But companies fear Johnson’s energy strategy will prove to be a “high-level” document, setting out ambitious goals with no details on how to achieve them.

Scheduling delays and the time it can take to get energy projects on-grid have long been a bugbear of the energy sector, but companies and scientists warn the problem is getting more acute.

Solar Energy UK said some of its members were experiencing lengthy delays in confirming when their projects would be connected to the grid.

Companies that had anticipated a connection date last year were warned by grid operators that they would have to wait at least five years to bring their solar farms online. The trade association said the backlog was partly due to multiple inquiries from new renewable projects and the bureaucracy involved.

An offshore bank of wind turbines.
Clean energy developers complain that some of the agencies involved in approving technologies like offshore wind power are ill-resourced and underutilized. © Christopher Furlong/Getty Images

“Many of these projects will end up being abandoned if we don’t find a way to connect them sooner,” said Cameron Witten, head of policy at Solar Energy UK, adding that the total capacity of these projects was 4.7 gigawatts – the equivalent of one and a half new nuclear power plants.

Clean energy developers also complain that some of the government agencies involved in the planning and permitting processes for technologies like offshore wind power are ill-resourced and thinly staffed. The design of the consultation process, which requires developers to repeatedly write reports, send letters and hold public consultations, is inflexible and could easily be done more effectively without recklessly driving through democratic processes, they said.

“Nobody is proposing to abolish all planning laws. . . but it’s about making things happen faster,” said Barnaby Wharton, director of future electricity systems at industry group RenewableUK.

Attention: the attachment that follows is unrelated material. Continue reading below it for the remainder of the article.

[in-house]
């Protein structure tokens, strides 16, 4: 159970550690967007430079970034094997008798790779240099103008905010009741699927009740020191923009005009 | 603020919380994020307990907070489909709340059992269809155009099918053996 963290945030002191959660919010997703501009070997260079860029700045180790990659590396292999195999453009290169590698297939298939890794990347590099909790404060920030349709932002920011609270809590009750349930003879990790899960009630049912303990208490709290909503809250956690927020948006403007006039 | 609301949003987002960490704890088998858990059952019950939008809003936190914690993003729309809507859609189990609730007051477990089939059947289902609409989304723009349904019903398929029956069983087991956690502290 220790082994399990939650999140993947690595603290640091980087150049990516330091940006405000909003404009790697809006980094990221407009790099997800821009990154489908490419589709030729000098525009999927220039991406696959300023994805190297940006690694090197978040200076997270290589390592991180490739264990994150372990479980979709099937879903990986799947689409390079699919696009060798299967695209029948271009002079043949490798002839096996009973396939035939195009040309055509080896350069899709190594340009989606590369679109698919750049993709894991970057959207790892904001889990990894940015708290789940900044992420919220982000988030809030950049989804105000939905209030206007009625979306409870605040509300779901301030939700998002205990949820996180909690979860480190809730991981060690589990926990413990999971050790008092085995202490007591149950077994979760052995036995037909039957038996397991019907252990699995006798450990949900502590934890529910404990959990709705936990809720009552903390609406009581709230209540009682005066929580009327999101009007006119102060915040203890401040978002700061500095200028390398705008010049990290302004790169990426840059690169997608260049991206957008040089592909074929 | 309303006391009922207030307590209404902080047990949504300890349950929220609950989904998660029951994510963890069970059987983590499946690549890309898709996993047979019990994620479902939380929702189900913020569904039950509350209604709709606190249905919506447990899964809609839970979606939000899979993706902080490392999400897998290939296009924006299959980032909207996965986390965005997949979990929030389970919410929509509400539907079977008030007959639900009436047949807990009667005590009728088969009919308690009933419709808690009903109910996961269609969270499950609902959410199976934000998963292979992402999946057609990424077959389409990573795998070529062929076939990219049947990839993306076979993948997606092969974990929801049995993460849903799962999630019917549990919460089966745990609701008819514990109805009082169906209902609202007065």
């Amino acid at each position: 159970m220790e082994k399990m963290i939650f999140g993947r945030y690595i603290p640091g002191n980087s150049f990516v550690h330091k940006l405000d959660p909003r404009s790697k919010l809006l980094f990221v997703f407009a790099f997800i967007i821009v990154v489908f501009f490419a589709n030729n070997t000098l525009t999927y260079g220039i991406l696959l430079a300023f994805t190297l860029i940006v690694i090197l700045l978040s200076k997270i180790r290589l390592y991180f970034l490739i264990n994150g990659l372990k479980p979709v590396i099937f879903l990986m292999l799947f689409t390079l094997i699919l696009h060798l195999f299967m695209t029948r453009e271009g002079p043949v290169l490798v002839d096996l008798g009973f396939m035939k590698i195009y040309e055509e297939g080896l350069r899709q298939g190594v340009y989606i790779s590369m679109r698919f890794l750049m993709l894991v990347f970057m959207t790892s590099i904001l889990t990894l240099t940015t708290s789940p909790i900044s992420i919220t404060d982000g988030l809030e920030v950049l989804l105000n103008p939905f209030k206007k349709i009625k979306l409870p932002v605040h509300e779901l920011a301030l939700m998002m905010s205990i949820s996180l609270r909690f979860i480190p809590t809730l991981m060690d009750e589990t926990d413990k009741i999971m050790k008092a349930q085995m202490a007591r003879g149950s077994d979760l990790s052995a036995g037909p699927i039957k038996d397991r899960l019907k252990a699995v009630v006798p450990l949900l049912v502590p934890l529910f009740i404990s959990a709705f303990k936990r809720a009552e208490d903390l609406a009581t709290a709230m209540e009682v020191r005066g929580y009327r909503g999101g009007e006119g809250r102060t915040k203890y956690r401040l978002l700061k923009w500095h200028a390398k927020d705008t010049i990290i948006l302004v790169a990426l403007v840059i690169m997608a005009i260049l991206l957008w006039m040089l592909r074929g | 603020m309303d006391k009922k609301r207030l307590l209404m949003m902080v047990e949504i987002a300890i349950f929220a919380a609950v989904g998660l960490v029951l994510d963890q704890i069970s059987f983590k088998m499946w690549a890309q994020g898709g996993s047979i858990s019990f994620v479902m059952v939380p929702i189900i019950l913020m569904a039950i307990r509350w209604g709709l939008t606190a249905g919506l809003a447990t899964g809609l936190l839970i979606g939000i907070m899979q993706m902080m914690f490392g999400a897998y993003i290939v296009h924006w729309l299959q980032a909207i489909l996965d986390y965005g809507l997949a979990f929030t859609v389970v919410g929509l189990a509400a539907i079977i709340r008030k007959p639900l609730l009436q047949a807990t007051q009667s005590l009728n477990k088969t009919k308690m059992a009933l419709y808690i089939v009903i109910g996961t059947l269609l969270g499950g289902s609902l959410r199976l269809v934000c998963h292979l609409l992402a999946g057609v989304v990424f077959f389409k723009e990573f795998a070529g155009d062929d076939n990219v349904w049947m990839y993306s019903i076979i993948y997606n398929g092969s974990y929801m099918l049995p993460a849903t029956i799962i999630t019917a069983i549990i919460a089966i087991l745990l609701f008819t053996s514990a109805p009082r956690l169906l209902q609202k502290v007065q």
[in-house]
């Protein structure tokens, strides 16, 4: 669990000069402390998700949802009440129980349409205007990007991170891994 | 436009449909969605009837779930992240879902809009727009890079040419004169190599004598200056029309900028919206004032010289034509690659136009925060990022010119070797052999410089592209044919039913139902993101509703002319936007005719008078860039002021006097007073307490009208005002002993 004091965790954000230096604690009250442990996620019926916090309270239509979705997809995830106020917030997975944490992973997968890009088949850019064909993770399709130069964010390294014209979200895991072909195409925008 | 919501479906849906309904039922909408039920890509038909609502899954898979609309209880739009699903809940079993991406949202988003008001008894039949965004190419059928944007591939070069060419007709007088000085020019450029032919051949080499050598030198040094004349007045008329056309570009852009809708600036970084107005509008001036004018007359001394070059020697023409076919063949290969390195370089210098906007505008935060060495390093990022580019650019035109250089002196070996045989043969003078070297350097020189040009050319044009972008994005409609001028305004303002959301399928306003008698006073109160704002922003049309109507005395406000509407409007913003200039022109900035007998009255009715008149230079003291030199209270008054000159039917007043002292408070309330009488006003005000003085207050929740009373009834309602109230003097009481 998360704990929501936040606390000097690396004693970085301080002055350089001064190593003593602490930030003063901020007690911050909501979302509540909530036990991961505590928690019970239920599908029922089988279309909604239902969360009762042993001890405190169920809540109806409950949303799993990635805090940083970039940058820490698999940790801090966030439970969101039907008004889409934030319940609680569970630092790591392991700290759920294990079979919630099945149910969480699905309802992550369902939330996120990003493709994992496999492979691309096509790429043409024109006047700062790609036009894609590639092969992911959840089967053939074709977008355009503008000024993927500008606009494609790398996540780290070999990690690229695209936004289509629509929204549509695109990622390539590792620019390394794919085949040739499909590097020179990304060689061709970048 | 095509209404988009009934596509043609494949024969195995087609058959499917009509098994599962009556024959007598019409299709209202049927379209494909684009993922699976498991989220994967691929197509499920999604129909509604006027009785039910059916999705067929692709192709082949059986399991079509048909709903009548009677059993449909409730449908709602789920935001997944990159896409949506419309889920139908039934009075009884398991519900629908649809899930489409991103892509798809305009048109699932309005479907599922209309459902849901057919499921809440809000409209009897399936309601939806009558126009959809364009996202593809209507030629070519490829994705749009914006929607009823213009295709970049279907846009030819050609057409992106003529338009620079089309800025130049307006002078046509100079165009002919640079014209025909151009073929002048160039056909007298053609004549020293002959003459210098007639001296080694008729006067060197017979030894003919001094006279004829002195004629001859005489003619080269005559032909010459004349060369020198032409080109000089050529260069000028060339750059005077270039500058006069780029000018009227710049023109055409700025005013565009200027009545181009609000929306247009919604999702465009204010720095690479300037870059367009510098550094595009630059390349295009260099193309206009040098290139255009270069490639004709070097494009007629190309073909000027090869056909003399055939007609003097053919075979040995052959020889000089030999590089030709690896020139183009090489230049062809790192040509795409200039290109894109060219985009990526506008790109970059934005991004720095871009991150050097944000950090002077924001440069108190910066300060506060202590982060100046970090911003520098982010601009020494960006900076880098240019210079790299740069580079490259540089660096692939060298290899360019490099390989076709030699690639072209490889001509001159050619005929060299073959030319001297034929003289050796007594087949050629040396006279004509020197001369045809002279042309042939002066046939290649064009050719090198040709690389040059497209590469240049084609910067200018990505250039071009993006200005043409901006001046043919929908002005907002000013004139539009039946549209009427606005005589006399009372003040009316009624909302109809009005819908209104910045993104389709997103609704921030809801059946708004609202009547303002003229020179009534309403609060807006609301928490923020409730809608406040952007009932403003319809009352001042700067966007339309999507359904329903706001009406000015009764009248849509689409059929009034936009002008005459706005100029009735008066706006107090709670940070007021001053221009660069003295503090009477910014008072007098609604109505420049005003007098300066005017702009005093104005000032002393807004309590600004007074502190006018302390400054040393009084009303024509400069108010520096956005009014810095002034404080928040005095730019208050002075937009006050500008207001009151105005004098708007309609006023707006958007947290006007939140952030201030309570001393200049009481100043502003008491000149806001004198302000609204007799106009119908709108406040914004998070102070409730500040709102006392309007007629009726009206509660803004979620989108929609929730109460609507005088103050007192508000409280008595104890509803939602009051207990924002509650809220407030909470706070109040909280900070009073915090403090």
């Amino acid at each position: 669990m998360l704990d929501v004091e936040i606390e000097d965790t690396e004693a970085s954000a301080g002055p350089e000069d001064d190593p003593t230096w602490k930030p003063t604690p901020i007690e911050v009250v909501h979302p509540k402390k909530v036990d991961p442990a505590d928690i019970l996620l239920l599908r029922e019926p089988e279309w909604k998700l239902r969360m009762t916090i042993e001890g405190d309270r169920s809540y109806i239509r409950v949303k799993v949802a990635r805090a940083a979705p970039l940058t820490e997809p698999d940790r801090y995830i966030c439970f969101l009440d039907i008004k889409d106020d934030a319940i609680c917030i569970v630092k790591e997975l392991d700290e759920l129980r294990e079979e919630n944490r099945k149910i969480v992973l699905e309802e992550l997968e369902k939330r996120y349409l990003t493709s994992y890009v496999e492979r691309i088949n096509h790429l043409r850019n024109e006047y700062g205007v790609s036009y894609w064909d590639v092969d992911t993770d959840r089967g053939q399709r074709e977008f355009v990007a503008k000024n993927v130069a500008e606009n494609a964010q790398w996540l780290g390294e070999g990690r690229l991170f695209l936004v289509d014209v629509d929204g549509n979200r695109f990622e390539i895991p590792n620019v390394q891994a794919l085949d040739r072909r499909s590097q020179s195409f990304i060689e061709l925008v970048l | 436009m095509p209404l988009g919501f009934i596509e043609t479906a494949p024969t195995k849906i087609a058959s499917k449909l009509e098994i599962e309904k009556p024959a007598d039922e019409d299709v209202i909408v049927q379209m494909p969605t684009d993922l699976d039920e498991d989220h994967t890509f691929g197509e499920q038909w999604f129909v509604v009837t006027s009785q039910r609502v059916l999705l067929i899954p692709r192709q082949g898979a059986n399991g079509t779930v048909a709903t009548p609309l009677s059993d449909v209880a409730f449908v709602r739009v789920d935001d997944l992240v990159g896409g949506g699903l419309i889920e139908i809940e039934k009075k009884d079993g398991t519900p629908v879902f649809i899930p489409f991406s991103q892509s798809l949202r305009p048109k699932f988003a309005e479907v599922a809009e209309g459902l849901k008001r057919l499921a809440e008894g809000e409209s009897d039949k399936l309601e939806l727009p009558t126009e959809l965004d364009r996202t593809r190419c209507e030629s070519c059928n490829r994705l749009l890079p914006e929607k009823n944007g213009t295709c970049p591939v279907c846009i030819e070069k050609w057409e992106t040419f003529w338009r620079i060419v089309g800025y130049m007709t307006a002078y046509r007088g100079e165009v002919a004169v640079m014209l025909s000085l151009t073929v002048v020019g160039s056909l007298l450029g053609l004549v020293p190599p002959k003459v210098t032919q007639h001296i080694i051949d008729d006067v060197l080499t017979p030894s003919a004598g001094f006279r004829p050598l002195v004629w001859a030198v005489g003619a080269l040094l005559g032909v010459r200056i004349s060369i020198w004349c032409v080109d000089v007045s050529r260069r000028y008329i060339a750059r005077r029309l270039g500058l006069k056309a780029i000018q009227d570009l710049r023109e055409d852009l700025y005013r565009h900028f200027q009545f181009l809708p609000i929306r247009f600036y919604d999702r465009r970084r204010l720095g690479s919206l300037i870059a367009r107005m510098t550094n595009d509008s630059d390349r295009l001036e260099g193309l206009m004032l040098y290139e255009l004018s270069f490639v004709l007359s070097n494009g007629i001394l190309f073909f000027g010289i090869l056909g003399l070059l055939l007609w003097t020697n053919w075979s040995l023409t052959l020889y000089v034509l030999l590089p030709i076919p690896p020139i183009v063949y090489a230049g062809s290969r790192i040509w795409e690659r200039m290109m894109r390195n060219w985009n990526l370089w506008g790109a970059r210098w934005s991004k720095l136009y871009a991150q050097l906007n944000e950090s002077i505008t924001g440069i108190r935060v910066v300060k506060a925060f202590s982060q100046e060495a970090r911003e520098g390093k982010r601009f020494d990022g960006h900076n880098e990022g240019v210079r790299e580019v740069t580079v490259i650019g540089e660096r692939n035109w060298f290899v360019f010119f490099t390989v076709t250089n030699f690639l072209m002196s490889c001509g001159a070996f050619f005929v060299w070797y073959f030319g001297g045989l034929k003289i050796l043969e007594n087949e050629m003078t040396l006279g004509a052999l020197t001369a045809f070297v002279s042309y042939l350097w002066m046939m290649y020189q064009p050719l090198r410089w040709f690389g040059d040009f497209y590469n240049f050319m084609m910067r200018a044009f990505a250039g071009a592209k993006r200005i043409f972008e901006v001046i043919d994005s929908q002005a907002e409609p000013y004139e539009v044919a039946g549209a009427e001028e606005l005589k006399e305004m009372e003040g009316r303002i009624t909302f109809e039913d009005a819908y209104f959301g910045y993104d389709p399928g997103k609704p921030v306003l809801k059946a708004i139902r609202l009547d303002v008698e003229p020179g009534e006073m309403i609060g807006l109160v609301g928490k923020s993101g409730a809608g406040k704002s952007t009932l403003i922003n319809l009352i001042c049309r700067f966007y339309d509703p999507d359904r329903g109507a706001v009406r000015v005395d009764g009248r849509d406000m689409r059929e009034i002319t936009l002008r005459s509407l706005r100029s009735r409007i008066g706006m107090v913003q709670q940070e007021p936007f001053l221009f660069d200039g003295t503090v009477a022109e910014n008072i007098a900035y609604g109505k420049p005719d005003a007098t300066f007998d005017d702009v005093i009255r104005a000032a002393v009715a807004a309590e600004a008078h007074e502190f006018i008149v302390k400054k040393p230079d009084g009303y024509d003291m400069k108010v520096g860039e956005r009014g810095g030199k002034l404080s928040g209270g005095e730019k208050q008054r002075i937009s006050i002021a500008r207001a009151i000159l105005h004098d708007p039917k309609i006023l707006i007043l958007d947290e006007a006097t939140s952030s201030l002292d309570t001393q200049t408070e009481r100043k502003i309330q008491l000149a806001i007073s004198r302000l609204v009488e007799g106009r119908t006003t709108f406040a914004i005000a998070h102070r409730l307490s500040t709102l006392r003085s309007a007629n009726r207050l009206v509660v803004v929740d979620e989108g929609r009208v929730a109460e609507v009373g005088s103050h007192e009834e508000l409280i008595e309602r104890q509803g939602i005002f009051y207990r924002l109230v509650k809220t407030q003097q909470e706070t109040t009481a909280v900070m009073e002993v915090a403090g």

Developers also blamed the rigid regulatory system for power grids, which forces grid companies to anticipate demand five years in advance. Although regulator Ofgem has tried to make the system a bit more flexible, it remains “time-consuming” and “bureaucratic,” Anderson said.

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Rob Gross, director of the UK Energy Research Centre, which brings together academics from universities such as Imperial College and Warwick, said “the real problem” is that the power grid has been designed around coal-fired power stations, which are closer to the communities they serve. Offshore wind farms, on the other hand, are far out at sea and power lines often end up where there is no established infrastructure.

“This needs to be addressed if we are to access our abundant wind resources in particular,” Gross said.

The UK Government said: “We will shortly present our Energy Security Strategy to improve our renewable and nuclear capacity. We cannot speculate on the content of the strategy before it is announced.”

https://www.ft.com/content/3fce841a-b46c-4fef-8cce-3d5c301a6002 Clean power groups are calling for a smoother UK planning and permitting process

Adam Bradshaw